Lower Trestle Creek Falls.
We piled back into the car and drove home to Portland - the girls both slept half the way - ending a happy and eventful weekend adventure.

Wednesday, May 17, 2017

Mother's Day adventure

For Mother's Day, Anne found a fire lookout cabin for rent and booked us a night - just us and our daughters, camping out on top of a mountain. It was so exciting - we were so excited - such an adventure! We were booked at the Timber Butte cabin, in the Umpqua National Forest outside Eugene. The drive down was easy until we headed into the forest and promptly got lost. There were no signs; the directions were unclear; we weren't on any map; there were a LOT of intersecting roads going in circles. We drove around for a really long time, not even sure if we were lost (i.e. on the wrong road) or just not there yet. Finally, after flagging down everyone we saw (3-4 trucks) to ask if they knew where we should go (no one knew), we took some more turns and magically found it. Phew!!
It was cute and cozy inside - we schlepped our stuff up the hill and unpacked, and tried to light the stove. It wouldn't stay lit. The pilot light kept going out. We ransacked the place looking for instructions and followed them exactly, five or six times in a row. No luck - the stove would stay lit for 4 minutes and then turn off, and it was the only source of heat. So it was 40 degrees outside and in, and the light rain turned to pouring rain. And then it started to hail.
During a brief break, we explored the fire pit and gorgeous forest, but then the rain started again and drove us inside the very cold cabin. We all put on all our clothes and cuddled together on the bed, under the sleeping bags, to play a game of Apples to Apples and eat rhubarb cake.... and at 4:30 we gave up. No one could feel their fingers and we had many hours more to entertain ourselves inside, and no hot food. So we schlepped everything back down to the car, drove back down the hill, and took ourselves to a hotel in Eugene.

There was a pool and a hot tub and everyone was entirely delighted.
We had a hotel room picnic with all of our packed food - fruit, nuts, carrots, and microwaved cheese sandwiches for the girls, and a cucumber salad, canned salmon, and sourdough for us. We played Scrabble, read books, and curled up in our cozy beds, happy to be together and warm.
So in the end, it was not the lookout tower adventure we had planned, but it was still really fun and probably even more memorable for its sheer fiasco-ness. In the morning, we woke up and drove back into the national forest for a spectacular waterfall hike, and that was terrific. (Although also marked by some ridiculously near-disaster circumstances... blog post to come!)

Tuesday, May 16, 2017

Anne of GG

Last Friday night, Netflix released the new CBC production of Anne of Green Gables - seven episodes so far in the series. It's been updated to have a more modern look and sensibility than the 1985 version that loomed large in my childhood, and it's really good. The main characters are excellently cast and acted, the indoor spaces and outdoor landscapes are perfect, and the story has been slightly modified, but in ways that I can appreciate. Anne and I went over to Michela's house to watch the first episode together, and I had the rare pleasure of sharing a childhood favorite with two friends who equally appreciated and loved the stories. Anne made a plum pudding with caramel sauce, in honor of a certain scene in the book. I made raspberry tea biscuits and raspberry cordial, in another nod to the book. It was a fabulous ladies night - episode 2 will be perhaps less well stocked in terms of victuals, but it'll be another wonderful time.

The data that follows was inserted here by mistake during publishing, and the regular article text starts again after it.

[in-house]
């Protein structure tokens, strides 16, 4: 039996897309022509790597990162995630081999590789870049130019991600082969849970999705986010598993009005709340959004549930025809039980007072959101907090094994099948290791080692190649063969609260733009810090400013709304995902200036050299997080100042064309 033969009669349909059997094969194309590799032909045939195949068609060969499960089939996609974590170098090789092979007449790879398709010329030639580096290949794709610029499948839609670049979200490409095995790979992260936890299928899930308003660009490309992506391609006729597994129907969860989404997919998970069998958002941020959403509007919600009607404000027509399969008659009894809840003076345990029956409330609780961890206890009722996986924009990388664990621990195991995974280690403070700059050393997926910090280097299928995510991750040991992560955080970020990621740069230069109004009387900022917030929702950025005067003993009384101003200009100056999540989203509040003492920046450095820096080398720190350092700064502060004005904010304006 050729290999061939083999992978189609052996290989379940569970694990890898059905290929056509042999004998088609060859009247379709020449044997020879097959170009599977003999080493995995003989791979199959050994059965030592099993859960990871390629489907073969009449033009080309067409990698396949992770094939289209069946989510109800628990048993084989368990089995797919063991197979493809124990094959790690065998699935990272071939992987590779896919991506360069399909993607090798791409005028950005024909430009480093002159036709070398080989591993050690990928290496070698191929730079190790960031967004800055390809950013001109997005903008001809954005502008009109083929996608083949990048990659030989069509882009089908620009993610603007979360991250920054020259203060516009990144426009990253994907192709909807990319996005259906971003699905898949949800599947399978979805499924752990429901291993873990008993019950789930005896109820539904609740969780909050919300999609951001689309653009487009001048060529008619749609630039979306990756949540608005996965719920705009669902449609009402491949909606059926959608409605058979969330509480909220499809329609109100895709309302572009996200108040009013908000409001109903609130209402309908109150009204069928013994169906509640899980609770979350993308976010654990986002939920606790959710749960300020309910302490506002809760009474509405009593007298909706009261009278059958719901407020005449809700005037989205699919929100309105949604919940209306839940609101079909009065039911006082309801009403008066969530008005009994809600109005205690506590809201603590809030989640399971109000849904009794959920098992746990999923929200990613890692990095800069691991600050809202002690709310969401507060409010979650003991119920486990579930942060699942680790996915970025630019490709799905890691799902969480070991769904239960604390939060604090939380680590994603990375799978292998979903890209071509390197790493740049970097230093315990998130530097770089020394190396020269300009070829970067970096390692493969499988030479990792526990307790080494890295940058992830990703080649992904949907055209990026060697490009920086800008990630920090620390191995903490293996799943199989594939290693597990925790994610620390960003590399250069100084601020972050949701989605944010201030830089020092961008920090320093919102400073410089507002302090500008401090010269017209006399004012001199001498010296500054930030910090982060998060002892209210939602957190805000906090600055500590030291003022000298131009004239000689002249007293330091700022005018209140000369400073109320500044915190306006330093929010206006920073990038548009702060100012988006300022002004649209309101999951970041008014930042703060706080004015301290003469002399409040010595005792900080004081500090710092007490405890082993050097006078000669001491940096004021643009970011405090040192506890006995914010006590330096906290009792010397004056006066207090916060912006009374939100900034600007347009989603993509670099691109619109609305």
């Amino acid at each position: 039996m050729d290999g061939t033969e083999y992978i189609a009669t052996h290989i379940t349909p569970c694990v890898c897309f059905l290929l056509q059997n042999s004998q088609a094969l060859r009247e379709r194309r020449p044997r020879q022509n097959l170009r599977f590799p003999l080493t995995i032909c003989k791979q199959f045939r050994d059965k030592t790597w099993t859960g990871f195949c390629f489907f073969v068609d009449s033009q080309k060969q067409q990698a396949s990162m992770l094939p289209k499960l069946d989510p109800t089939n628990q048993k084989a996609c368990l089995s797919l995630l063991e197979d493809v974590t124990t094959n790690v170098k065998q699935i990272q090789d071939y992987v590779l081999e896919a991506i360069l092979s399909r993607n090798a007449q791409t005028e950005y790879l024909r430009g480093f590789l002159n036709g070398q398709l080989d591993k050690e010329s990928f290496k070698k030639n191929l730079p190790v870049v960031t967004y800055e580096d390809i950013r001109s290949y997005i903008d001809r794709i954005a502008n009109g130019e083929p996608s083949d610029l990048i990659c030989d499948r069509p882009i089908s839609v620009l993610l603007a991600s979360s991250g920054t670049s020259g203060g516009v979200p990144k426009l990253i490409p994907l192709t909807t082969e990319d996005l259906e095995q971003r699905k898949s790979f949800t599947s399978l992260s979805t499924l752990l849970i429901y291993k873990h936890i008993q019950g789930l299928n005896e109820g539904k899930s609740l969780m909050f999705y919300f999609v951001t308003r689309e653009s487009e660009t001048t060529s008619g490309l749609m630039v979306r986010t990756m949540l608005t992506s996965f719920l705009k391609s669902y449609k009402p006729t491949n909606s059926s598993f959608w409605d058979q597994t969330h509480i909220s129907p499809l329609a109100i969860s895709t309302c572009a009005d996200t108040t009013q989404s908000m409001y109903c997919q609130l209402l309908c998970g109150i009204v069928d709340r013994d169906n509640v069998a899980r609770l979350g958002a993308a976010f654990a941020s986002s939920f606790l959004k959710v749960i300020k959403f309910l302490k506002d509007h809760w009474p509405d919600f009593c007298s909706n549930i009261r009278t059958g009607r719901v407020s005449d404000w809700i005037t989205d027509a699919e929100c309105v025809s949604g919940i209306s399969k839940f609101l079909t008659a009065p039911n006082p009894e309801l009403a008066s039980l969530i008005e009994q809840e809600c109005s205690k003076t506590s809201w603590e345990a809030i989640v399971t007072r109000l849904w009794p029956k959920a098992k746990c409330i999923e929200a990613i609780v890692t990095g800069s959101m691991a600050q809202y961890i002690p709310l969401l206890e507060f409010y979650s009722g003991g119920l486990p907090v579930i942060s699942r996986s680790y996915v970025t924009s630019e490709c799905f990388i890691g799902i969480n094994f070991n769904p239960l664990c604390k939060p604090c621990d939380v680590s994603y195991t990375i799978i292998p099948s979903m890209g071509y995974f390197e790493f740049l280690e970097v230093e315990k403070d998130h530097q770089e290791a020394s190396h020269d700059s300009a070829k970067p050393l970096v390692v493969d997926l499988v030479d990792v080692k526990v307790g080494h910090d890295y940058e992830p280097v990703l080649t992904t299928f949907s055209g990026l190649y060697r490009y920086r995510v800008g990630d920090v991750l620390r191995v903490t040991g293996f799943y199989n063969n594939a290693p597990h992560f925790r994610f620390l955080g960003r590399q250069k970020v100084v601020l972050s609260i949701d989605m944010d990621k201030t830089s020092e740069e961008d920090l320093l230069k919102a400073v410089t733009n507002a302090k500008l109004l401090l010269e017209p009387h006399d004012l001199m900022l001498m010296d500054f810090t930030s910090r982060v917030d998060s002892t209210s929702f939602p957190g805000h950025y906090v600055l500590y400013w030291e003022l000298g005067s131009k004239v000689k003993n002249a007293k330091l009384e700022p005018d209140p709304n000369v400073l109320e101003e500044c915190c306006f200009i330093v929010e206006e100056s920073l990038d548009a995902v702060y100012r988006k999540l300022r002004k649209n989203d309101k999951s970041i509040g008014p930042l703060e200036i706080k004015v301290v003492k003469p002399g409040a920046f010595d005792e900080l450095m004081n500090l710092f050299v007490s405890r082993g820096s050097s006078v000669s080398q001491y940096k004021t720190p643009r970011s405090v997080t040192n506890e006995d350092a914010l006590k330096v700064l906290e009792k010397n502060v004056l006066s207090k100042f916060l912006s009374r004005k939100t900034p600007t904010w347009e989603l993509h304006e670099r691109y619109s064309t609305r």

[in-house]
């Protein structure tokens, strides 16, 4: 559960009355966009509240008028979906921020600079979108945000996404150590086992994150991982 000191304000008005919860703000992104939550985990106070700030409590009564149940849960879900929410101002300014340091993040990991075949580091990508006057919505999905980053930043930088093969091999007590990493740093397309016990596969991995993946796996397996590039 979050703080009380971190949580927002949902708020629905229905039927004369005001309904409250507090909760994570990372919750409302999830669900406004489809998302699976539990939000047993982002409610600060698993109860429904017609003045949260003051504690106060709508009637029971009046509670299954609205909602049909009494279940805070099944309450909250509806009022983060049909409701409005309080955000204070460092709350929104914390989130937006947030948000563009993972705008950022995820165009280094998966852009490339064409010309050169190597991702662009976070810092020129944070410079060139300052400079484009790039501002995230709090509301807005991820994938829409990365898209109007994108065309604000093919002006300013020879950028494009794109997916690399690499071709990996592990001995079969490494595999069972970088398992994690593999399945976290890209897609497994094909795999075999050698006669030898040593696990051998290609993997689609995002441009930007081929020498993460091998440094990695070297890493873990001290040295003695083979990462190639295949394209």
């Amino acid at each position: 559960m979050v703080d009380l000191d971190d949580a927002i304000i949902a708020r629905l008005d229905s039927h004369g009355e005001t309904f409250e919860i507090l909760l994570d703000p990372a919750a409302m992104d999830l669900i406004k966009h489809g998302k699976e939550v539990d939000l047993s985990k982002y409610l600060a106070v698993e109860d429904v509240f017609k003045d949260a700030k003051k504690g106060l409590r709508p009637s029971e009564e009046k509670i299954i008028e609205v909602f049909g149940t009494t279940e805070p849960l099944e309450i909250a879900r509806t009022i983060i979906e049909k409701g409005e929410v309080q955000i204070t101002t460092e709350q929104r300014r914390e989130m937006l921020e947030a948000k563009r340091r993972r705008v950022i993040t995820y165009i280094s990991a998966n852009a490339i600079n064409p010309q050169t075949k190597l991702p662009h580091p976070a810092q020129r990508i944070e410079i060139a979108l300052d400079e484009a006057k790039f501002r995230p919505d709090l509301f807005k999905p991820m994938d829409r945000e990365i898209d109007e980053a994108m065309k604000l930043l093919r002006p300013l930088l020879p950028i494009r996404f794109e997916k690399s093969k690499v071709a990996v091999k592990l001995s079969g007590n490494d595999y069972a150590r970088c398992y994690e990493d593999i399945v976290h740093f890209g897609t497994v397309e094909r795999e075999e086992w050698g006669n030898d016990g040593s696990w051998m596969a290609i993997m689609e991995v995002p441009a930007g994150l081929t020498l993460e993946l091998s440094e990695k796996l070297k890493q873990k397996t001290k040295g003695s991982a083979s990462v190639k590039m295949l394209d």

Monday, May 15, 2017

final FH game

Sebastian and his friends played their final Forest Heights soccer game of the season on Saturday. It's probably the last game they'll ever play as a grade-level rec team, as next year they'll be divided into birth year (some 2007, some 2008) and will all play in a more competitive soccer league through Lincoln Youth soccer. It's been a good group of boys - mostly playing together since kindergarten - and so we're sad about the end. But it makes sense for them to move up - they've been crushing the other teams all season, and it's not fun or fair to keep going. They'll be more challenged and hopefully find more equal opponents in the competitive league.
We celebrated with cupcakes under the covered area, and just in time, because within five minutes, it started to hail. And then it kept hailing - good-sized balls of ice - for 15 minutes. The sound of it rattling on the metal roof was intensely loud and we all began to wonder just how long we'd be trapped there. But then it stopped and we walked home, feeling sad for the trees and flowers. What a spring!